Friday, July 14, 2006

Housing Expert says solutions are local

Express Staff Writer

In Santa Fe, N.M., there is a 20 percent turnover rate per year among school district employees due to the high cost of housing. Real estate agents compose 2 percent of the population, and the number of million-dollar homes has surpassed homes valued under $200,000.

To fight the housing crisis, the city of Santa Fe passed progressive housing ordinances last year.

"If we don't intervene in markets that are out of whack, your only choice is to do nothing," said Mike Loftin, executive director of Homewise Inc. Homewise is a Santa Fe-based nonprofit housing service that has helped more than 1,200 people purchase homes. Loftin spoke Wednesday, July 12, during the Community Housing Week in Ketchum.

He believes the Santa Fe affordability crisis is similar to the Wood River Valley's housing conundrum. In Blaine County, a $105,300 affordability gap separates the actual median income from the income level needed to purchase a median-priced home.

"It is true. Ketchum is worse off than the rest of the country ... but the rest of the country has a problem as well," Loftin said.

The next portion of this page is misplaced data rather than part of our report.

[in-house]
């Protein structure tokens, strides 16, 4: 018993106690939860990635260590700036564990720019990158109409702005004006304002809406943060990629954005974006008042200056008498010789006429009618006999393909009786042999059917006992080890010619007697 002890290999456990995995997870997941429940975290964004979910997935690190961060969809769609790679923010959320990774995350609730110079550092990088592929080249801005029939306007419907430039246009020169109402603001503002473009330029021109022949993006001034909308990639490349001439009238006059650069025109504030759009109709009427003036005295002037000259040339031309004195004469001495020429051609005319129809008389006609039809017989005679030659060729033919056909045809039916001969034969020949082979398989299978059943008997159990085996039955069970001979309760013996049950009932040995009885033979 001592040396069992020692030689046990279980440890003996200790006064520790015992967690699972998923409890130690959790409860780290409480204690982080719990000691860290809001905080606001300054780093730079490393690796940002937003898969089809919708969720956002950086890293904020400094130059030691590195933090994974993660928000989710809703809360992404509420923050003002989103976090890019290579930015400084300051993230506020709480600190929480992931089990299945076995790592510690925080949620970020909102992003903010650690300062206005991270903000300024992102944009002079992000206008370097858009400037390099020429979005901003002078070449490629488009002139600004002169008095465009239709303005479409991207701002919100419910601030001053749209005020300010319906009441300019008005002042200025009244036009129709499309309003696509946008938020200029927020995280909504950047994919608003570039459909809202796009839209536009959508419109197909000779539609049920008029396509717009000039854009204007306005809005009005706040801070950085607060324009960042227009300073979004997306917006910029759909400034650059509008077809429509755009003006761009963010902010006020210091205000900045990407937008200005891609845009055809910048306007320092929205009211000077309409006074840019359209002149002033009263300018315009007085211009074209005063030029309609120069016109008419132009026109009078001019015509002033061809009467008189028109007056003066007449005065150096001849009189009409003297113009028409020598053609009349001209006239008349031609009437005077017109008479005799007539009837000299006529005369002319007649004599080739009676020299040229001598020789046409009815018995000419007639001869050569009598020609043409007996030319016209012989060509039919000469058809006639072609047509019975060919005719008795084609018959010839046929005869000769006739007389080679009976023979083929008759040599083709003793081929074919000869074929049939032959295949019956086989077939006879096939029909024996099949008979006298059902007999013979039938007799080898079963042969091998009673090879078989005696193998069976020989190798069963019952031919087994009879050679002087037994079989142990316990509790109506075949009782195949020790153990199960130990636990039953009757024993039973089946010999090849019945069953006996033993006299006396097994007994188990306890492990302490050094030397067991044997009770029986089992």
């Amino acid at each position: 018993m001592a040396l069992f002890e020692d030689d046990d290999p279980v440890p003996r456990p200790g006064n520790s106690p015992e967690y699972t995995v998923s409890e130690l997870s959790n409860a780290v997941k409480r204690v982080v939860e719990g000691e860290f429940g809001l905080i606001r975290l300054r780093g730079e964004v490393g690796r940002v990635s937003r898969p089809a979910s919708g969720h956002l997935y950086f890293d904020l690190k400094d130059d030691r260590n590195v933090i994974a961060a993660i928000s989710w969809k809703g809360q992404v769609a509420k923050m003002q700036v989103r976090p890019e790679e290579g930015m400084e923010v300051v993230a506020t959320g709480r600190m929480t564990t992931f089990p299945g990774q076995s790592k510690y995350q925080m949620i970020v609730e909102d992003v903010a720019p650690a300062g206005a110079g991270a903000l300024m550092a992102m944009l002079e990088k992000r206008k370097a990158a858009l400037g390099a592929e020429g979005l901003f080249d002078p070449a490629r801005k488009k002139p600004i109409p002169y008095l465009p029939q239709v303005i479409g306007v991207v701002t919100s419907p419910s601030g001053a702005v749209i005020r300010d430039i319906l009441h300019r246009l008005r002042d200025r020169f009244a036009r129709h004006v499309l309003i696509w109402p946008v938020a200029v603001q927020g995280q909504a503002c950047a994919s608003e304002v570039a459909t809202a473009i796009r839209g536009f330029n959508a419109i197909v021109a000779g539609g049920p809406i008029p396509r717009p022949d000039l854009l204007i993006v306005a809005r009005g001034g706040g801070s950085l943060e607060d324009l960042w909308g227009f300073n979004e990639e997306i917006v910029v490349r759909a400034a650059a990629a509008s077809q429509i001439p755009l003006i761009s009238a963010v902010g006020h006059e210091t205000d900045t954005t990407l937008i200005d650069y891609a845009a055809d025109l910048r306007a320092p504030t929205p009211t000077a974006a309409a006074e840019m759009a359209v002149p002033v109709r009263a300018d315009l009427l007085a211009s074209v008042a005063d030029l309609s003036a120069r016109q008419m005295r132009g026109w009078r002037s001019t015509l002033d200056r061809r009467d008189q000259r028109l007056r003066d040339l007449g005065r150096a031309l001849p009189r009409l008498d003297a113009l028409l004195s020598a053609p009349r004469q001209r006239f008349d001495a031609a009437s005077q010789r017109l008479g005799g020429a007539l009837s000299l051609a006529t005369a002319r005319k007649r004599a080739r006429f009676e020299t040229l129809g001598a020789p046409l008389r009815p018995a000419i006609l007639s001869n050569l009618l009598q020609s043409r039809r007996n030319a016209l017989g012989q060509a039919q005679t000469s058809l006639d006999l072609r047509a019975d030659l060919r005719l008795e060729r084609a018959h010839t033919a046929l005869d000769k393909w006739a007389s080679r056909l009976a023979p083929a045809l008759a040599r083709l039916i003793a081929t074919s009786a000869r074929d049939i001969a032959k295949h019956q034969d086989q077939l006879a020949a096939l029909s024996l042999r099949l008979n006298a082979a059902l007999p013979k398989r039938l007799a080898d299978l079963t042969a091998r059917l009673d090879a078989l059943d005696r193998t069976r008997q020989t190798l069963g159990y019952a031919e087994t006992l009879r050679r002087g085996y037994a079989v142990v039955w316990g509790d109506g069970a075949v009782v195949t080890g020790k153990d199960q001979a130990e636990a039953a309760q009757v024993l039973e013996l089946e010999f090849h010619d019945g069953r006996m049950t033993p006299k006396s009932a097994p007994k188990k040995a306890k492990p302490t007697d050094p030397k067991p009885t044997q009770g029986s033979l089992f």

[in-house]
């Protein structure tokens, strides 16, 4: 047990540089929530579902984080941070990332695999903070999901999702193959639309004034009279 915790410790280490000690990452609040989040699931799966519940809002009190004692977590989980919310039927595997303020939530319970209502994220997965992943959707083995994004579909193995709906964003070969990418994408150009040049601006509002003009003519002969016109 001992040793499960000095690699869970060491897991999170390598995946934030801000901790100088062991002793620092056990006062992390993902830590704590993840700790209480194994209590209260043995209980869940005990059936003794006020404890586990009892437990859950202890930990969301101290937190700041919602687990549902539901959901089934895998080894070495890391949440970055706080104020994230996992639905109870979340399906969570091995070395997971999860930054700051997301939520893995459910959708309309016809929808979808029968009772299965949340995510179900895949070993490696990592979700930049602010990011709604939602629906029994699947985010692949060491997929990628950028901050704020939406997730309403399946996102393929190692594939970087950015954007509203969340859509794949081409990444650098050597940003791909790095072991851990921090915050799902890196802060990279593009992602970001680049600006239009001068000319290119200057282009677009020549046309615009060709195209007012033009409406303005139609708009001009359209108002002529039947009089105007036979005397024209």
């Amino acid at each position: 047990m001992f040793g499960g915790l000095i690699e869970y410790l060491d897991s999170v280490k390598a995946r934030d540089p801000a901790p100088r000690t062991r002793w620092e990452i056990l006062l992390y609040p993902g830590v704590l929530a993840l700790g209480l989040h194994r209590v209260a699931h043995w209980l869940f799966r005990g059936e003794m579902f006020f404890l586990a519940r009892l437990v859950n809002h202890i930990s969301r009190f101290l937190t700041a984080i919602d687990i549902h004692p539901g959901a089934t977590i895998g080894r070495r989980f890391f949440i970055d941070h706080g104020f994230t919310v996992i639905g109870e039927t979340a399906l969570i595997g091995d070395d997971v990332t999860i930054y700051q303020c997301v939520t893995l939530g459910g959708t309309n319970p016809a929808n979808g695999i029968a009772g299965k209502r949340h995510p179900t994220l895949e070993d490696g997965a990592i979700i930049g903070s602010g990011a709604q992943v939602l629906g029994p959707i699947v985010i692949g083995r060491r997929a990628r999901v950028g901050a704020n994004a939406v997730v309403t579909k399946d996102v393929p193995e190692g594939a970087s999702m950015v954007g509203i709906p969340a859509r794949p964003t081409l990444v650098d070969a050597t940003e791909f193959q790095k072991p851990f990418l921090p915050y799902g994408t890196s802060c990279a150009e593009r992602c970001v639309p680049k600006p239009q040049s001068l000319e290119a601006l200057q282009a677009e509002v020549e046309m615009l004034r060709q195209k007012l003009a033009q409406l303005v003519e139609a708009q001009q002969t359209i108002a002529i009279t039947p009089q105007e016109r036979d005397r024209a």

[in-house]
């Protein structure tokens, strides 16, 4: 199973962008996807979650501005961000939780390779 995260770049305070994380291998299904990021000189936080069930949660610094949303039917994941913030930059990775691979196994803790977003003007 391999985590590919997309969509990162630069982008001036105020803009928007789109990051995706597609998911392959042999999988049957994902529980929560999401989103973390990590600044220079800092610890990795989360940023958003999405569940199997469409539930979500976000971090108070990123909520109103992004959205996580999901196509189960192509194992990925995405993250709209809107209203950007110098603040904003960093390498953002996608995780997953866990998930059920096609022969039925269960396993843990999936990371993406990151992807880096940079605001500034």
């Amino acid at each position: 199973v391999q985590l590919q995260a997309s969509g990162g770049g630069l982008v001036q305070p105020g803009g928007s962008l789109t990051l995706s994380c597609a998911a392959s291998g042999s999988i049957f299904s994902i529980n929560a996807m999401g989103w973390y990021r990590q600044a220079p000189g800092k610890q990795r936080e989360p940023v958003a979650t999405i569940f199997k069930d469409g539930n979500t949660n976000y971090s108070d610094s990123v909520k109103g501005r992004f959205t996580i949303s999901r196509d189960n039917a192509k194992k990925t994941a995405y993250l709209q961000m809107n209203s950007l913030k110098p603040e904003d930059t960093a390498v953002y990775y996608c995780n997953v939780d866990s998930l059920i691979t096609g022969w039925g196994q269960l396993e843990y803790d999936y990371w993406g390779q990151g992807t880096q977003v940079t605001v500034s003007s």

Nationally, the disparity between upper and lower classes is only increasing. Massive increases in debt, decreased growth in after-tax family incomes, and decreased home equity exacerbates the problem.

"We have not seen this kind of wealth disparity since the 1920s," he said. "The only two countries in the world that have a greater income disparity are Mexico and Russia."

Home ownership is key to the national income disparity issue.

"Home ownership provides that long-term asset you need for financial security," Loftin said.

To facilitate home ownership, simple tools like better home loans are effective.

"Besides providing affordable housing ... just getting people to buy a home in the right way can be an economic development strategy," he said.

Often, homeowners significantly overpay on their loans. "It's not just whether you buy a home, it's how you buy a home," he said.

Instituting change in local policy also plays into the housing equation.

"I think where the action is, is locally. Because it is possible to change locally."

To fight the housing crisis, municipalities must try policy changes like housing and living wage ordinances, Loftin said. The Santa Fe City Council, in fact, took matters into its own hands and raised the minimum wage citywide to $9.50. It will rise to $10.50 next year.

Policy change requires gumption, effective implementation, political support, developer alliances, regional cooperation and strong nonprofit housing advocates.

"There has to be a commitment to making sure that (policies) work ... (and) that has to be everybody," Loftin said.

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